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08/28/2004 Archived Entry: "MLB news: Ichiro, Lofton reach milestones"
The little hitmen: Ichiro and Lofton
By Michael Toeset
In the past week, two of the game’s best leadoff hitters (one more so in years past) have reached some lofty heights.
Kenny Lofton reached a milestone Aug. 25 by collecting his 2,000th hit, and the following day, Ichiro Suzuki became the first player in the history of MLB to have at least 200 hits in each of his first four seasons.
That these little guys are doing amazing things on the field is testament to the fact that MLB isn’t (yet, at least) a big-guys only game. Stolen bases may be out of vogue in the present era, but there are some players who can be counted on to either run or distract the pitcher every time they reach base – a refreshing change from the stationary brand of baseball that is the result of He-men ruling the game.
Lofton is in the twilight of his career, so 2,000 hits may be the last major milestone he reaches. He’s had a sensational career, one that is fairly comparable to the great Tim Raines, and to date he has collected 2,004 hits, 1,285 runs, 665 RBI, 118 HR, 543 SB, a .297 average and a .372 on-base percentage.
Lofton, who gave up a basketball career (remember him playing for the Final Four University of Arizona team?) for baseball, likely won’t make it into the Hall of Fame – again, because of the He-man prejudice – but in my book, he’s worth a look. Some of his season highs to support that claim:
AVG: .349, .333
SB: 75, 70
Hits: 210, 185
Runs: 132, 116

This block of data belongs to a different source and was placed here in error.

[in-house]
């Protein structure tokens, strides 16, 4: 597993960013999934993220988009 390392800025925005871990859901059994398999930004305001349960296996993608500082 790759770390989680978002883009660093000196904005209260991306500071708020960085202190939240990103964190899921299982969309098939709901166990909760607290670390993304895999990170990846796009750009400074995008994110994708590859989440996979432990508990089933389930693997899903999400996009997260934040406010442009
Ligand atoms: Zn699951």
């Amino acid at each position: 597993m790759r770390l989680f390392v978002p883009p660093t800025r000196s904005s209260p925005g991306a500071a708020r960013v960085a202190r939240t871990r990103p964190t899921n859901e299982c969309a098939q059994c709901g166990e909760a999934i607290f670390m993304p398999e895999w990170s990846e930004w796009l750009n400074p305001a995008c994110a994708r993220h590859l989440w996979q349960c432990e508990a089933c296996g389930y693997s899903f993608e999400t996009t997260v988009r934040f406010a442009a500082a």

3B: 13, 9
OBP: .412, .409
HR: 15, 14
Lofton is essentially the bridge between Raines-Rickey Henderson and Juan Pierre-Carl Crawford. In his prime, he was able to get on base at an exceptional rate, steal bases at will, display good power for a leadoff batter, and to top it off, he never struck out more than 84 times in a season.
This season – which may possibly be Lofton’s last – he’s batting .275 in 222 at-bats with the Yankees. It’s nothing sensational, but the 37-year-old has at times been the catalyst to the Yankees’ high-powered offense. If Lofton does decide to hang it up after this season, there would be nothing better than seeing him go out as a playoff hero.
When Ichiro came over to the United States, he was the first Japanese hitting superstar to make the transition. And there were more than a few doubters. He’ll be so overmatched it’ll be embarrassing, went the sports radio talk. Four years later, Ichiro has been embarrassing, all right – embarrassing major league pitchers. The outfielder has done something no one – read that again, no one – has ever done: four consecutive 200-hit seasons at the outset of his career.
From the moment Ichiro put on his Mariners uniform, he has done nothing but hit, even coming close to George Sisler’s season hits record of 257 (Ichiro registered 242, the highest total since 1930). His career reads:
.350 average, 242 H, 56 SB
.321average, 208 H, 31 SB
.312 average, 212 H, 34 SB
.365 average, 202 H, 29 SB (to date)
Another record Ichiro set this season was the most hits over a four-season stretch. That’s more than Ted Williams, Ty Cobb, Bill Terry, Joe Jackson and every other legend that has ever played the game. It seems unfathomable that this little, skinny guy is rewriting the history books in such a manner, but Ichiro plays the game with such intensity that it really shouldn’t come as a surprise.
Ichiro’s average his dipped in recent weeks, but he still has a shot at breaking Sisler’s single-season hits mark, so Seattle fans who have given up on their team should still show up in droves to support Ichiro. He has already broken some hallowed records, but to see him break one of baseball’s oldest would be a dream come true – for Ichiro, for the Mariners who took a chance on him, and for all of Japan, who knew their players were equal to (or better than) major leaguers.
So keep an eye on the Seattle box scores in the coming weeks – you may be witness to one of the greatest individual seasons ever.
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Replies: 1 Comment
Well done, Mike. I love this stuff.
Before this year's trading deadline we kept hearing that the Phillies were going to trade Placido Polanco to the Yankees for Lofton but it never happened. I think the Philies missed a chance to help themselves- again
Posted by Max @ 08/30/2004 06:47 AM EST